As mentioned in an update to our previous post on the Prescott Mural controversy, after local protests, the Prescott school district has withdrawn their request that the mural be lightened, and both the school’s principal and the Prescott district school superintendent have publicly apologized for asking that the faces of the children be lightened (video below). I loved that their apologies were clear and to the point, and didn’t involve any excuses, blame-shifting, or minimizing – just simple statements of “We made a mistake” and “we’re sorry.” How often do we hear apologies like that from public officials anymore, not least about racially charged issues? Kudos to them for being to admit a mistake and taking steps to correct it. And kudos to the residents of Prescott who stood up against racism in their city! (h/t Huffington Post)
Meanwhile, Steve Blair’s comments (transcript here) about the mural have led to significant public criticism, his ouster from his show on a local radio station, and calls for him to resign from his position as a city councilman. Unfortunately, Councilman Blair has responded to the criticism of his comments not by taking some time to think about why they were offensive, but by repeating a number of his most problematic comments, taking the opportunity to make even more racist and privileged criticisms of the mural, and painting himself as a victim who was just trying to defend his city and “stand up for what’s right.” Because, y’all, complaining about the prominent featuring of a child of color on a mural is a matter of moral integrity. Take, for example, Blair’s defense of himself in an interview with the Prescott eNews (below, h/t Reappropriate), or his statement to the press on the controversy (video here).
Blair’s view is that he was fired simply for “asking a question.” The closest he comes to making any apology for his comments is that “the question probably was poorly worded, and in retrospect, I also admit that it was probably offensive to some,” and that he “made assumptions and then . . . took an unfounded leap of logic” that the mural was supposed to be “factual, [functional, and] representative of the community here in Prescott, AZ. And being a number cruncher in my business, I automatically assumed that the larger figure equated to the larger number of the demographics.” Huh? Not only is that a seriously weak sauce apology, it doesn’t even make sense. Would Blair really have us believe that he thinks public art depicting people is necessarily some sort of statistical representation of a city’s population?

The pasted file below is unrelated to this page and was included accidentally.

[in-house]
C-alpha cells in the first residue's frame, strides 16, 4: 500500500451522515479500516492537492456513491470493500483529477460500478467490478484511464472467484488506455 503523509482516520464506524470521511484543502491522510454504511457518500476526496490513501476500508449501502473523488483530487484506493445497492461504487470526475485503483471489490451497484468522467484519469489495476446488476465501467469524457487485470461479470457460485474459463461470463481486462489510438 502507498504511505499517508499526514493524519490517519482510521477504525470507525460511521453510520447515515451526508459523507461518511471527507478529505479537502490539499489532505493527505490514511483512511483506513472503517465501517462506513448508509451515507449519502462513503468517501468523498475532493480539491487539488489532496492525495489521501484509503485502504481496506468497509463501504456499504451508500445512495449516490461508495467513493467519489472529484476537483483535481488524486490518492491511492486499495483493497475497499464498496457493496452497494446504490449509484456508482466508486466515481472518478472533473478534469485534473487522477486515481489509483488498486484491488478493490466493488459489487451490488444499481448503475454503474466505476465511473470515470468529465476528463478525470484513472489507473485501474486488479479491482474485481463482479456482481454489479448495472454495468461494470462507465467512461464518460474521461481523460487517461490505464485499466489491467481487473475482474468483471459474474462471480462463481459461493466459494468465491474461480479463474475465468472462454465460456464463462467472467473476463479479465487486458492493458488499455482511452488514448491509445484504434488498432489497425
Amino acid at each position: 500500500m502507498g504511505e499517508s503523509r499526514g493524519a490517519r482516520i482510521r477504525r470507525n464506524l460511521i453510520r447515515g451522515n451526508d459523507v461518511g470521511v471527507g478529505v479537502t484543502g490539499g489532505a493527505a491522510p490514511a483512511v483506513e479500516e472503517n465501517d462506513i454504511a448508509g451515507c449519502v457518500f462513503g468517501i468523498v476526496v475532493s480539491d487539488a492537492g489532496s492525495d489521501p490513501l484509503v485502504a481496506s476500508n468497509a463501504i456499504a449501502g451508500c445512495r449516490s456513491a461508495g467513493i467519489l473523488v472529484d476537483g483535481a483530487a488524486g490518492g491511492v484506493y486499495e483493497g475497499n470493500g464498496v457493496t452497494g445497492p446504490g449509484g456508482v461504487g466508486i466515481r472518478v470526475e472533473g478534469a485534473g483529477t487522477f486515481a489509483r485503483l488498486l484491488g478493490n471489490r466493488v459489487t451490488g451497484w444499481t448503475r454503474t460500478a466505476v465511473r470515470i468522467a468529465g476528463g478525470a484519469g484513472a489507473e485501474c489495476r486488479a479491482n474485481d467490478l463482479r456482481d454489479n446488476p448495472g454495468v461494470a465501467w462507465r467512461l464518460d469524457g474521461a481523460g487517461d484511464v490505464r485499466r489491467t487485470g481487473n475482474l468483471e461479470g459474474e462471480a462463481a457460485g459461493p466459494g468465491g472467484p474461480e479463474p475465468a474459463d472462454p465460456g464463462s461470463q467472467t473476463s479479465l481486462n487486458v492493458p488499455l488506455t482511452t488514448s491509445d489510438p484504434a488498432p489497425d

It gets stranger:
“The mural is a big change for a historic red brick building so many of enjoy [sic] over the years. That, along with the scale of the boy central to the art, is startling at first blush. That was my mistake. Instead of jumping to conclusions, before I made the comments about the mural at all, I should have come down to speak with the artists, find out for myself what the mural meant, and what it was all about, because I still don’t believe the community knows what it was all about. For the record, nobody has come to me once to say, “hey Steve, let us explain the mural to you, and what it means, what the designer and the artist intended.” That might have helped educate me in what I obviously needed to know to help prevent such notoriety that we’ve had in this community. Instead, others have made assumptions, and jumped to conclusions on their own. They assume because they asked the question, that I was a racist and bigot.”
That right there is a mess of white privilege. Blair assumes not only that his startled and confused reaction (to put it nicely) to the mural should be validated and taken seriously, but also that it’s the job of other people to educate him about what the mural means – including what it “means” to have a child of color prominently featured on the mural – and why he shouldn’t disapprove of it (“I want somebody to tell me why I should like that. That’s what I want somebody to tell me. Why should I like that?”). He assumes that because he doesn’t know what the mural’s message is, neither does the “community,” and that because he wasn’t involved in the process of approving the mural design, neither was the “community.” One has to wonder whether for him, the “community” means the white residents of Prescott who also “can’t stand” the word “diversity.”
As Reappropriate points out, as a city councilman, Blair should have been involved in, or at least aware of, council votes to approve other eco-themed mural designs by the same committee of artists, so his complaint that decisions were made without the approval or knowledge of the “community” rings hollow. And if he was truly in the dark about the mission behind the murals, one would think a city councilman could at least pick up his local newspaper and educate himself about it.
The bottom line is, Blair and other residents of Prescott, objected to the presence of a child of color as the central figure in piece of public art, because of the (perceived) race of that child. That’s racist. And as for questioning why ethnic minorities should ever be depicted in public art? That’s privilege.
Councilman Blair, you may not be a racist or a bigot. But when you demand an explanation for why a person of color should be prominently featured in public art and and imply that depictions of POC should be completely absent from public art, what you say sounds racist.